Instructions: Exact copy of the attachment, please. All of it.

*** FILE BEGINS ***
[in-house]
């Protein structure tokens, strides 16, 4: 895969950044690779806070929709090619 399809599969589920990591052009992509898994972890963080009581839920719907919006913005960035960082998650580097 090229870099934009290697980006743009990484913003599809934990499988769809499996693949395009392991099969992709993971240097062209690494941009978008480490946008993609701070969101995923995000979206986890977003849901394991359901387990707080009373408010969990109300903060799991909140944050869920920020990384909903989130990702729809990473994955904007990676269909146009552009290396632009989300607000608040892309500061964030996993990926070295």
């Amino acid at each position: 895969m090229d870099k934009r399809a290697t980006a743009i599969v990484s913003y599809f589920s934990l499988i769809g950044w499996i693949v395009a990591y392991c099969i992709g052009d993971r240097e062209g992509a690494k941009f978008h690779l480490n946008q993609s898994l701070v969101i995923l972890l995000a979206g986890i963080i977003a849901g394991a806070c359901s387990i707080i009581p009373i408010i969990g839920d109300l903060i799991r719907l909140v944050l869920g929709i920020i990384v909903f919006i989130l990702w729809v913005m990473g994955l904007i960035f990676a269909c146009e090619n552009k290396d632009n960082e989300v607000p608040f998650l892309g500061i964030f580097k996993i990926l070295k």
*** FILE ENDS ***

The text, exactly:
[in-house]
């Protein structure tokens, strides 16, 4: 895969950044690779806070929709090619 399809599969589920990591052009992509898994972890963080009581839920719907919006913005960035960082998650580097 090229870099934009290697980006743009990484913003599809934990499988769809499996693949395009392991099969992709993971240097062209690494941009978008480490946008993609701070969101995923995000979206986890977003849901394991359901387990707080009373408010969990109300903060799991909140944050869920920020990384909903989130990702729809990473994955904007990676269909146009552009290396632009989300607000608040892309500061964030996993990926070295």
């Amino acid at each position: 895969m090229d870099k934009r399809a290697t980006a743009i599969v990484s913003y599809f589920s934990l499988i769809g950044w499996i693949v395009a990591y392991c099969i992709g052009d993971r240097e062209g992509a690494k941009f978008h690779l480490n946008q993609s898994l701070v969101i995923l972890l995000a979206g986890i963080i977003a849901g394991a806070c359901s387990i707080i009581p009373i408010i969990g839920d109300l903060i799991r719907l909140v944050l869920g929709i920020i990384v909903f919006i989130l990702w729809v913005m990473g994955l904007i960035f990676a269909c146009e090619n552009k290396d632009n960082e989300v607000p608040f998650l892309g500061i964030f580097k996993i990926l070295k």